dConstruct: The final chapter!

Reading time: 5 mins

According to the dConstruct archive, the previous iteration of the conference was in 2015. 2015! My digital footprint tells me that I wasn't able to make it as I was speaking at a small web event in some Kentish woods, and so my last attendance was in 2014, a year that I remember vividly for the content being exceedingly post-apocalyptic and even more brain-melting than usual. Poor, sweet, naive 2014 Sally had no idea what would eventually be coming down the line in the real world...

Fast forward to the end of 2019, and I bought my ticket for “this” dConstruct when I was staying on my own in a tiny flat in Tokyo, still working at Monzo, and when the world was on the cusp of changing forever. Needless to say, the conference didn’t go ahead as originally planned in September 2020, but two years later we all found ourselves gathering at the Duke of York’s Picturehouse, ready for another dose of the future.

If my last dConstruct left me feeling a bit doom and gloom, this year to me felt like there was a lot of hope and positivity. According to one of the speakers, Jeremy had given a loose theme of “transformation”, and that came through in waves of feel good vibes: you can get your design on a space ship, you can have incredible visual experiences even if blind, there are people working on 10,000 year time horizons and capturing important work for the future. Basically, after some difficult years, we’re all going to be ok.

If you’d like to get a full feel for it, you’ll have to keep your eye on archive.dconstruct.org and watch out for the audio recordings, but some of the bits that I particularly enjoyed included:

  • the concept of a 100 year plan, including how to “survive economics and corporate whimsy”
  • thinking of “letterforms as tiny universes”, and the simple genius of water calligraphy with dye added after the fact
  • to ask yourself why an experience was interesting, and to take that onwards
  • taking learnings from architecture, the rules of social cohesion, and applying that to togetherness online
  • hearing about the “Clock of the Long Now”, and the contrast between thinking in terms of the Long Now and microseconds
  • wrapping my head around what the dreamachine experience must be like, and wondering what I’d make of it

There were a lot of reference to the importance of humanity amongst the tech solutions, and this meshed nicely with feelings about my time down in Brighton. Like many, this was my first conference since COVID. Hell, it was basically one of a handful of trips anywhere further afield since COVID, and I really felt it. I’ve got very rusty at conference small talk, I felt socially awkward and worried about coming across rude on numerous occasions, after a 4am start I felt exhausted from endless interactions. But it was also wonderful.

From a brief chat with Jeremy, through to my teenage internet friend-turned fellow industry person Anna, to local friend and Good For Nothing-er Gaz, former Monzo colleague Paul, Farewill colleague Andrew, endless friendly faces like Paul, Shane, Nick, Gareth… so many others from other events around the world, plus new faces to get to know… it felt SO nice to reconnect in physical form. Despite the energy drain, in my short trip I also managed to cram in a visit to see another ex-Farewill colleague Charlotte and her dog, and some non-webby friends and their baby. Phew!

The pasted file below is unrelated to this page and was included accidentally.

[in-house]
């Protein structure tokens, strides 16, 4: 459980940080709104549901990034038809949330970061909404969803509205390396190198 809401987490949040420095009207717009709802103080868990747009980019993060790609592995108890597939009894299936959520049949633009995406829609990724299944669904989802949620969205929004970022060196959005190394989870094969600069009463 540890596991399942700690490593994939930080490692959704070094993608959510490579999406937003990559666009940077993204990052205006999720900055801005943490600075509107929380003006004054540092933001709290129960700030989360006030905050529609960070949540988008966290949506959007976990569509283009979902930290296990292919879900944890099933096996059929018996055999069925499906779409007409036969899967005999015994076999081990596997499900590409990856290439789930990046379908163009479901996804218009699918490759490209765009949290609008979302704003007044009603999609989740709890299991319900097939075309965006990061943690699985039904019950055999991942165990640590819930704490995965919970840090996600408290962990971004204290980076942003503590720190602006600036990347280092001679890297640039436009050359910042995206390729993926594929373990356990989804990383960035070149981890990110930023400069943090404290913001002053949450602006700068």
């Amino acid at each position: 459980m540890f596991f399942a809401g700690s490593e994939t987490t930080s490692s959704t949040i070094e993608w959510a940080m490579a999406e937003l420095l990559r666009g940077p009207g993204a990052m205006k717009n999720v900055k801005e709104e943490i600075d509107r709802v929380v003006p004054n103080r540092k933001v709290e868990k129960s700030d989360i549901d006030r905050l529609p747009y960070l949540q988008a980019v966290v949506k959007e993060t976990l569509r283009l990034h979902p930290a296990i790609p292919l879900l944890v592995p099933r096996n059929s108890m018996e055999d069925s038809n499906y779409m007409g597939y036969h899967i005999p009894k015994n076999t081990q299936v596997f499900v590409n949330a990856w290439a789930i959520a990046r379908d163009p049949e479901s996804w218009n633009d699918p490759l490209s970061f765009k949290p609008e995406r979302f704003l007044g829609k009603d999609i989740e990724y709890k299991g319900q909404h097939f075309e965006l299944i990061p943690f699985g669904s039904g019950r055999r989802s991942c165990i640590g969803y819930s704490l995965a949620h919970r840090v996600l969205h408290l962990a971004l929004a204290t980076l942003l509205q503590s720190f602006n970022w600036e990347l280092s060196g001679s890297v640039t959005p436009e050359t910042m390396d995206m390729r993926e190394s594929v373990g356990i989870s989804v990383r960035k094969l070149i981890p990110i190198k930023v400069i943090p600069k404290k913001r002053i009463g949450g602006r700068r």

I sat on the beach alone for quite some time on Saturday, and reflected on other little, very human-feeling moments from the trip. The relief from a waiter who offered me any table, but I said I’d just have the one already made up. The gratitude from the couple I moved table at another restaurant for, so they could fit their dog in. A couple on the beach failing to prop up their phone to take a selfie so I offered to take it for them. Buying a homeless person on the street a warm breakfast. These little fleeting moments from the weekend all sat with me in a way that outweighed other similar ones in the past.

I love working remotely, and it’s something that’s become increasingly important to my life and career. Technology has helped massively here. But it’s also become very apparent to me just how isolated I am in my little Suffolk wilderness, which has been exacerbated by illness, a pandemic, pregnancy, and recovery. And apparently, all the technology in the world can’t quite match up to the feelings of human connection and those little moments you get when giving out small morsels of kindness, being able to actually live a fairly normal life in a place with better covid-safer infrastructure, or spending a day at an excellently soundtracked conference with like-minded people.

Just as the talks at this year’s conference cautioned against the overuse of tech solutions and stressed the importance of connections to people, I too came away recommitted to the human side of the tech industry; to do more outside of the social media likes, group chats, Slack messages, and video calls. (Even if I have to continue to stomach appearing to be the sole paranoid weirdo still wearing a mask)

So on the human front I’m especially sad that this is the last dConstruct. dConstruct has always been of exceptional caliber, and there’s not anything else quite the same to fill its shoes/mag boots. I’ll miss having the excuse to go down to Brighton and hear some brain-melting design and technology-related talks from amazing speakers. But more than that I’ll miss the takeaways it sparks in my brain that I get to take home and bring to life, and I’ll miss the many great interactions with people that it has facilitated.

Thanks dConstruct. I’ll miss you.